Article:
Supply chain efficiency and competitiveness
Stakeholders want to make sure that Canada’s ports stay competitive and supply chains are fluid.
They want to promote and invest in new infrastructure and technologies that help supply chain actors work together to operate more effectively. “Supply chain actors” include Canada Port Authorities, marine carriers, rail, trucking, transload facilities, shippers, Indigenous partners, port communities, environmental groups, and governments.
Industry players and port authorities raised the issue of competition among ports for funding. They asked for a more coordinated approach such as a national strategic plan to guide investments in ports and intermodal infrastructure to make sure we are making good investments now, and in the future. They said that having supply chain actors work together would help them:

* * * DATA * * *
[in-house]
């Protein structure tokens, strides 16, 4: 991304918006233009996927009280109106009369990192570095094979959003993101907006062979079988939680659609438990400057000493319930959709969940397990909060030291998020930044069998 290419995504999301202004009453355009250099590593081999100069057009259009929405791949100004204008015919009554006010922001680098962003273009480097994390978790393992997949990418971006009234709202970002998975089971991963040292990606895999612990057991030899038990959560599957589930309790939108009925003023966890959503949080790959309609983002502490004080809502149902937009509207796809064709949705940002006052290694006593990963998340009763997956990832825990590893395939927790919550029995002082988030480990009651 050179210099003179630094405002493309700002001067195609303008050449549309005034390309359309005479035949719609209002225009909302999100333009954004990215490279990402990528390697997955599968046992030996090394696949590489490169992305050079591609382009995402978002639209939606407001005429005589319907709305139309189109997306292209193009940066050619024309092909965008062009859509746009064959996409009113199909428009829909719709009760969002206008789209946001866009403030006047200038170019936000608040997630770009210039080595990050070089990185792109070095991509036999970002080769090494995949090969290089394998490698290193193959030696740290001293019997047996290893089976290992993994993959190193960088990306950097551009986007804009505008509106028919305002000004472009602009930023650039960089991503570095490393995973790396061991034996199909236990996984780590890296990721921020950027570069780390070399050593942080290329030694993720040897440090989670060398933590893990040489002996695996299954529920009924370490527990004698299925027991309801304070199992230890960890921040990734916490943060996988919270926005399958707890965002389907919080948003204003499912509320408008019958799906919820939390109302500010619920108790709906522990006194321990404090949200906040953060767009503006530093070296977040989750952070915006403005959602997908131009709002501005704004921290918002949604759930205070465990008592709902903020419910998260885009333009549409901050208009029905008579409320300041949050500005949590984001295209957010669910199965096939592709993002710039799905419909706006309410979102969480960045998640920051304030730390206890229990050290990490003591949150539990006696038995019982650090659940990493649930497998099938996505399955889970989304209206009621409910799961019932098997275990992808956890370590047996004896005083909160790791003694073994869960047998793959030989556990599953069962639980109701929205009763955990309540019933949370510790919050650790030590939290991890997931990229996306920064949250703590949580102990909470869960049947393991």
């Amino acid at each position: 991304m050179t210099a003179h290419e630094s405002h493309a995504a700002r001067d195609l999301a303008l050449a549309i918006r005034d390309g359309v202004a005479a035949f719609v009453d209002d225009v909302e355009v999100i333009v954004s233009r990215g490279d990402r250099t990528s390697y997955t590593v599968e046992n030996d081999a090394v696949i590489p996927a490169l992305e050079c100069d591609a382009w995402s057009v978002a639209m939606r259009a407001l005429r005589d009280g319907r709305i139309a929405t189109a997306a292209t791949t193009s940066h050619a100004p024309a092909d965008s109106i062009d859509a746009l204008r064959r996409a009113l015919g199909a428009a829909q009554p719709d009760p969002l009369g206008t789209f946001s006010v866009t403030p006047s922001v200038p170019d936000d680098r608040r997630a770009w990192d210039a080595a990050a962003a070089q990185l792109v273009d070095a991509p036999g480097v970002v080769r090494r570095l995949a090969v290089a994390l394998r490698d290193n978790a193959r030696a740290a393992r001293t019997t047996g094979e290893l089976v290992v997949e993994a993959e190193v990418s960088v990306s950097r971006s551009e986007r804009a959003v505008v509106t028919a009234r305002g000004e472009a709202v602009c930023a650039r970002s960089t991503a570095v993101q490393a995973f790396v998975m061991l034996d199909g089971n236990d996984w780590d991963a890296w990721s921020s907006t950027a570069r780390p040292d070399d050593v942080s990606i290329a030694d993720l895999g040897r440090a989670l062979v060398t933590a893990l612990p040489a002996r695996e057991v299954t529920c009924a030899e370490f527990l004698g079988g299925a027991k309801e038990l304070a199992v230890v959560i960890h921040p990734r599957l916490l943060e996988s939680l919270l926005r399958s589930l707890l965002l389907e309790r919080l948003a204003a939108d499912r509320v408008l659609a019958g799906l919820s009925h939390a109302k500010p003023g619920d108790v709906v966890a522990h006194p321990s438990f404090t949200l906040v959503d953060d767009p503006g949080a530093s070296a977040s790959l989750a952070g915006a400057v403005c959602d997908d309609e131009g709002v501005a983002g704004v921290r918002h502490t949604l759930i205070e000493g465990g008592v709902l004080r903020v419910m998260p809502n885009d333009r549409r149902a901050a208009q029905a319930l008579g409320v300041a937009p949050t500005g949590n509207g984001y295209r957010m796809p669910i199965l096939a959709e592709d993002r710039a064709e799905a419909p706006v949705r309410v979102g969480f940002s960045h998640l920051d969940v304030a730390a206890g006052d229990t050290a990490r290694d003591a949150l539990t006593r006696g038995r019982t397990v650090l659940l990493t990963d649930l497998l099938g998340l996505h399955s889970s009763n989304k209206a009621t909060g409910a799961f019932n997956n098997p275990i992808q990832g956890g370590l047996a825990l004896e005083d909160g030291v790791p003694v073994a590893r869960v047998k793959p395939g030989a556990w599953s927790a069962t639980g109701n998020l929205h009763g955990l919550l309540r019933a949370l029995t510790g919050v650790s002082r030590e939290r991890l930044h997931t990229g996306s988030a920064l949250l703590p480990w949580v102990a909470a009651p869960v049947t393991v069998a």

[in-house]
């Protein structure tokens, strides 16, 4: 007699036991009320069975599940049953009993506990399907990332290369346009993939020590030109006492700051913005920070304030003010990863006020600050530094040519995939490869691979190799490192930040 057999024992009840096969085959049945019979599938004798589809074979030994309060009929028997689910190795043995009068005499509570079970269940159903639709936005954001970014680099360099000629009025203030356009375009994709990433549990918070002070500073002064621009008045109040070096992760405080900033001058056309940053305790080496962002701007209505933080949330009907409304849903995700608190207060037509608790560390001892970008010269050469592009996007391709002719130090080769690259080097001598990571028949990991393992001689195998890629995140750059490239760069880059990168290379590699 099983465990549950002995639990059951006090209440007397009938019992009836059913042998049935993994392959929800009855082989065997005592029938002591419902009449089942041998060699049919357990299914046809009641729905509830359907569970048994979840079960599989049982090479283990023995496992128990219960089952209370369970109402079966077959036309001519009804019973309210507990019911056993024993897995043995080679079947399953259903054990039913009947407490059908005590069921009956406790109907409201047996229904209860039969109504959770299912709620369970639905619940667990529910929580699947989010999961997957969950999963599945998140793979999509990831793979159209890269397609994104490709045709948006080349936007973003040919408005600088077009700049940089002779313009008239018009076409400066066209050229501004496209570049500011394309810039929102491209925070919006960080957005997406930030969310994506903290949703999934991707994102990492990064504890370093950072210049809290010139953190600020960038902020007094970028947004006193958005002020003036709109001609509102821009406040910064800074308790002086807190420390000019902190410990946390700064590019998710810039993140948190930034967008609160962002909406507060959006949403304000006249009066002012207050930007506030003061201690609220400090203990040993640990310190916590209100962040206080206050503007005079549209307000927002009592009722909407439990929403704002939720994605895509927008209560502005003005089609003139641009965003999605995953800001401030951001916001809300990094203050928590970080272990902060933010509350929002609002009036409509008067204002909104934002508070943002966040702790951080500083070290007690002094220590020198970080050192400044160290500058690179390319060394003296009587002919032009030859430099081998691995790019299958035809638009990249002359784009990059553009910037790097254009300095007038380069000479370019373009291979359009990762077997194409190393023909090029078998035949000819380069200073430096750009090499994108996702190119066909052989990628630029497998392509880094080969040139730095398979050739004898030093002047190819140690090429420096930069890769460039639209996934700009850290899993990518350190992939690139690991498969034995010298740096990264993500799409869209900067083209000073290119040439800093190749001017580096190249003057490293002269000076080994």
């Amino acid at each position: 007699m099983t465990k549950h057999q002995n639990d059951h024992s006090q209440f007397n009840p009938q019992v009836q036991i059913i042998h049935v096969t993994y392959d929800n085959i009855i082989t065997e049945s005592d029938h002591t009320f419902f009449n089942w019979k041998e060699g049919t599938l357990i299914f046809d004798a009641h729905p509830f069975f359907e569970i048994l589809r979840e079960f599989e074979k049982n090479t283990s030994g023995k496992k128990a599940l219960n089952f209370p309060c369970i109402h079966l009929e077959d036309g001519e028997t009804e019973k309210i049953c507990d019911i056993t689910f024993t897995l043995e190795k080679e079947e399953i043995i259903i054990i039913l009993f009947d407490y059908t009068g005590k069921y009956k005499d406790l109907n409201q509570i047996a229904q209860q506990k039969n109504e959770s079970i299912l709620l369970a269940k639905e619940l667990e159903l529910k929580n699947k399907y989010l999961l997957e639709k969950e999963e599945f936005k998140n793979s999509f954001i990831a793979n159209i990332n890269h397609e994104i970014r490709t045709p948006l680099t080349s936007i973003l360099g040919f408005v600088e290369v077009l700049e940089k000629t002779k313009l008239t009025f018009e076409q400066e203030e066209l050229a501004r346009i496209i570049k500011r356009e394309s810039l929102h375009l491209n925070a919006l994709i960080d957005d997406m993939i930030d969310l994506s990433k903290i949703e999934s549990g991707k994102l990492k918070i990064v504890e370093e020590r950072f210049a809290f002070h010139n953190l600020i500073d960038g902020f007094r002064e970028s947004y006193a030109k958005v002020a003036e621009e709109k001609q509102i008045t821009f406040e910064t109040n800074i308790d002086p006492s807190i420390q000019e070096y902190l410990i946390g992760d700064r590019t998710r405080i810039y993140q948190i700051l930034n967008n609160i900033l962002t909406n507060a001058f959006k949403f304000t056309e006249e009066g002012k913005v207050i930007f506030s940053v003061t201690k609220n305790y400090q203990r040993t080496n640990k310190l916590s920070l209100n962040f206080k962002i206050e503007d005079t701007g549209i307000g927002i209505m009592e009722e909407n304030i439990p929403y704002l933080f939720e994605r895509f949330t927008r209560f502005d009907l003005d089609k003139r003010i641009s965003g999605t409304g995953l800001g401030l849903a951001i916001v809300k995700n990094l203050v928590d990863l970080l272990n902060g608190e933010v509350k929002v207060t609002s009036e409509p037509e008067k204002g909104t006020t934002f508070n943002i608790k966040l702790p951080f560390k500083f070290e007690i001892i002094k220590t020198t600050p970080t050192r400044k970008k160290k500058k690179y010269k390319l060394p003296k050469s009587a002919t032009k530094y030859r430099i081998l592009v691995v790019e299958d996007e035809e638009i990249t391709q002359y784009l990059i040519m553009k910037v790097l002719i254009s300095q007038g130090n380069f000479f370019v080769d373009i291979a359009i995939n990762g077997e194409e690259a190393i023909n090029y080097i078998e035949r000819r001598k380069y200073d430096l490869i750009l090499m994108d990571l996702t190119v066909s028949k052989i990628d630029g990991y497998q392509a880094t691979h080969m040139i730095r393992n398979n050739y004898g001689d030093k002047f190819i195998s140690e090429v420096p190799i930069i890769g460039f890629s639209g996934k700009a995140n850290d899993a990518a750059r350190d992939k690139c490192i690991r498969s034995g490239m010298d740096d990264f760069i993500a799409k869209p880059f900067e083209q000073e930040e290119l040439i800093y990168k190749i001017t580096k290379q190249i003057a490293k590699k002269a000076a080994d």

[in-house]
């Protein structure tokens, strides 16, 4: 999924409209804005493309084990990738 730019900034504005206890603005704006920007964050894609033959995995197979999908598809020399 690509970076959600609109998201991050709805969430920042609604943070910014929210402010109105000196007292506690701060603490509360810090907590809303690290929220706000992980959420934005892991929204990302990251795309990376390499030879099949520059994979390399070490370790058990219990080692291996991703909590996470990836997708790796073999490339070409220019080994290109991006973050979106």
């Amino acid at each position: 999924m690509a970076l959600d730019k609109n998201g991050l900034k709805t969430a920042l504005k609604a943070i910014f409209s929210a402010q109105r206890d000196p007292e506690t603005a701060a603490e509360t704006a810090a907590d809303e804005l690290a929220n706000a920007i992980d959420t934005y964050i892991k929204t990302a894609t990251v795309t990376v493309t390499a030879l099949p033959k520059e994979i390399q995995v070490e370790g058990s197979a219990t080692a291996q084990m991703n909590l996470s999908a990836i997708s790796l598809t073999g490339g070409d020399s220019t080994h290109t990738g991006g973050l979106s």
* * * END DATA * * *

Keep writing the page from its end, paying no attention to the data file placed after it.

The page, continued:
- use the available industrial land in the best way possible
- balance the needs of their communities, and
- make the movement of goods through the Port and local jurisdictions more seamless
They stressed that collaboration would encourage investment in projects that could improve capacity beyond the port, increasing supply chain fluidity while focusing on common user projects. Using inland ports was also seen as a way to address port land constraints and capacity issues.
Stakeholders said that Port Authorities are key to improving existing port capacity and developing infrastructure where markets have failed to provide, such as short sea shipping. Port Authorities’ role as protectors of industrial land was also encouraged to secure availability of land for infrastructure projects key to fluidity of the supply chain over the long term. In return, some see the purchase of lands that are not immediately used for port purposes as a direct encroachment into communities despite city planning and local concerns.